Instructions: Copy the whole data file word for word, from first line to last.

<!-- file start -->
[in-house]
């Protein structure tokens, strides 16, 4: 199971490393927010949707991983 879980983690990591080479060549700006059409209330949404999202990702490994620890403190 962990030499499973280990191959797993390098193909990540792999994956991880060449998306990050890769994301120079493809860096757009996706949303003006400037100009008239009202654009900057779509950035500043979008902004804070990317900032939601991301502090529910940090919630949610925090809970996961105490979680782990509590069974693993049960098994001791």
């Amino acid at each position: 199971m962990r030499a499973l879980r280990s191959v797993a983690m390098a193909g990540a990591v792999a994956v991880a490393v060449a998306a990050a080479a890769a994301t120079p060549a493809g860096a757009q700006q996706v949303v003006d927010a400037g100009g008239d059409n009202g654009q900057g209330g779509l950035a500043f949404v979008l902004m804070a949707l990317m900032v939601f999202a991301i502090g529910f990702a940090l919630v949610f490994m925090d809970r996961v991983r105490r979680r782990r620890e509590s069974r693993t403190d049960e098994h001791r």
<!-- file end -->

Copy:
[in-house]
């Protein structure tokens, strides 16, 4: 199971490393927010949707991983 879980983690990591080479060549700006059409209330949404999202990702490994620890403190 962990030499499973280990191959797993390098193909990540792999994956991880060449998306990050890769994301120079493809860096757009996706949303003006400037100009008239009202654009900057779509950035500043979008902004804070990317900032939601991301502090529910940090919630949610925090809970996961105490979680782990509590069974693993049960098994001791």
């Amino acid at each position: 199971m962990r030499a499973l879980r280990s191959v797993a983690m390098a193909g990540a990591v792999a994956v991880a490393v060449a998306a990050a080479a890769a994301t120079p060549a493809g860096a757009q700006q996706v949303v003006d927010a400037g100009g008239d059409n009202g654009q900057g209330g779509l950035a500043f949404v979008l902004m804070a949707l990317m900032v939601f999202a991301i502090g529910f990702a940090l919630v949610f490994m925090d809970r996961v991983r105490r979680r782990r620890e509590s069974r693993t403190d049960e098994h001791r």